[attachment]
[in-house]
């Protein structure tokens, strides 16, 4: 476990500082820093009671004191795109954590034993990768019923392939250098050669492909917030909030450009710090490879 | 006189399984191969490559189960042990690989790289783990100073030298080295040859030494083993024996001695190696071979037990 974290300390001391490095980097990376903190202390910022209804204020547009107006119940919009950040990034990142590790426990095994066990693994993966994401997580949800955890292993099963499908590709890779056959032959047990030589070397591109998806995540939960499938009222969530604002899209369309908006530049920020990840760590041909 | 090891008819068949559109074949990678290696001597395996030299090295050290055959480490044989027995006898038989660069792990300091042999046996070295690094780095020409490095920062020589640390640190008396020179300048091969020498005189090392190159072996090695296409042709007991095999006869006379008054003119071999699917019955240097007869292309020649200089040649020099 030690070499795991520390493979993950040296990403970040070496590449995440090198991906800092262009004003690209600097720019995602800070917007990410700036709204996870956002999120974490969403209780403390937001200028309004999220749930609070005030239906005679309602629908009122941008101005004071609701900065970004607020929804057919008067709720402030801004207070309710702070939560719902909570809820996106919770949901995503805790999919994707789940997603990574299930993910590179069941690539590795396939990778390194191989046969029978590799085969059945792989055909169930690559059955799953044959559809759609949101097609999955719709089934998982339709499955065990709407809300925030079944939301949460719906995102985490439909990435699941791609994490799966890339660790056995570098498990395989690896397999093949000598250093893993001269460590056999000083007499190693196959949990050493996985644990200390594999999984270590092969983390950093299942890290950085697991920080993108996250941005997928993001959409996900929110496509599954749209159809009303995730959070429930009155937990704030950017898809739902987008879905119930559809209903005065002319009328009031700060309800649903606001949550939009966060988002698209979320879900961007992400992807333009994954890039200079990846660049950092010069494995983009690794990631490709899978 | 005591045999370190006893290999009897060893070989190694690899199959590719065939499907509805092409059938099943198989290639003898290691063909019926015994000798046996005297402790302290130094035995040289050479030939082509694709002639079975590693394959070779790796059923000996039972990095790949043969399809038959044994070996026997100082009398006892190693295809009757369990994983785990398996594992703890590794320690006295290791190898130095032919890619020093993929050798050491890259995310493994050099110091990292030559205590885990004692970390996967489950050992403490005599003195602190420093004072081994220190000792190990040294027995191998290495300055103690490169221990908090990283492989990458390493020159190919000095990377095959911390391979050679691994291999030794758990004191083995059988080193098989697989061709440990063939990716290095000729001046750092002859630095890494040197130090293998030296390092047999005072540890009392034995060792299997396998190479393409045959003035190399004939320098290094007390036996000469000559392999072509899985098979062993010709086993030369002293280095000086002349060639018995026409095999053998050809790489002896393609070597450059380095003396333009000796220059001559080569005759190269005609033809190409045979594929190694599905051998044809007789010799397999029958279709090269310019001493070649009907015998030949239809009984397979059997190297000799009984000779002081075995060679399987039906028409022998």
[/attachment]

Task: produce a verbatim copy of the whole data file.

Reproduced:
[in-house]
């Protein structure tokens, strides 16, 4: 476990500082820093009671004191795109954590034993990768019923392939250098050669492909917030909030450009710090490879 | 006189399984191969490559189960042990690989790289783990100073030298080295040859030494083993024996001695190696071979037990 974290300390001391490095980097990376903190202390910022209804204020547009107006119940919009950040990034990142590790426990095994066990693994993966994401997580949800955890292993099963499908590709890779056959032959047990030589070397591109998806995540939960499938009222969530604002899209369309908006530049920020990840760590041909 | 090891008819068949559109074949990678290696001597395996030299090295050290055959480490044989027995006898038989660069792990300091042999046996070295690094780095020409490095920062020589640390640190008396020179300048091969020498005189090392190159072996090695296409042709007991095999006869006379008054003119071999699917019955240097007869292309020649200089040649020099 030690070499795991520390493979993950040296990403970040070496590449995440090198991906800092262009004003690209600097720019995602800070917007990410700036709204996870956002999120974490969403209780403390937001200028309004999220749930609070005030239906005679309602629908009122941008101005004071609701900065970004607020929804057919008067709720402030801004207070309710702070939560719902909570809820996106919770949901995503805790999919994707789940997603990574299930993910590179069941690539590795396939990778390194191989046969029978590799085969059945792989055909169930690559059955799953044959559809759609949101097609999955719709089934998982339709499955065990709407809300925030079944939301949460719906995102985490439909990435699941791609994490799966890339660790056995570098498990395989690896397999093949000598250093893993001269460590056999000083007499190693196959949990050493996985644990200390594999999984270590092969983390950093299942890290950085697991920080993108996250941005997928993001959409996900929110496509599954749209159809009303995730959070429930009155937990704030950017898809739902987008879905119930559809209903005065002319009328009031700060309800649903606001949550939009966060988002698209979320879900961007992400992807333009994954890039200079990846660049950092010069494995983009690794990631490709899978 | 005591045999370190006893290999009897060893070989190694690899199959590719065939499907509805092409059938099943198989290639003898290691063909019926015994000798046996005297402790302290130094035995040289050479030939082509694709002639079975590693394959070779790796059923000996039972990095790949043969399809038959044994070996026997100082009398006892190693295809009757369990994983785990398996594992703890590794320690006295290791190898130095032919890619020093993929050798050491890259995310493994050099110091990292030559205590885990004692970390996967489950050992403490005599003195602190420093004072081994220190000792190990040294027995191998290495300055103690490169221990908090990283492989990458390493020159190919000095990377095959911390391979050679691994291999030794758990004191083995059988080193098989697989061709440990063939990716290095000729001046750092002859630095890494040197130090293998030296390092047999005072540890009392034995060792299997396998190479393409045959003035190399004939320098290094007390036996000469000559392999072509899985098979062993010709086993030369002293280095000086002349060639018995026409095999053998050809790489002896393609070597450059380095003396333009000796220059001559080569005759190269005609033809190409045979594929190694599905051998044809007789010799397999029958279709090269310019001493070649009907015998030949239809009984397979059997190297000799009984000779002081075995060679399987039906028409022998």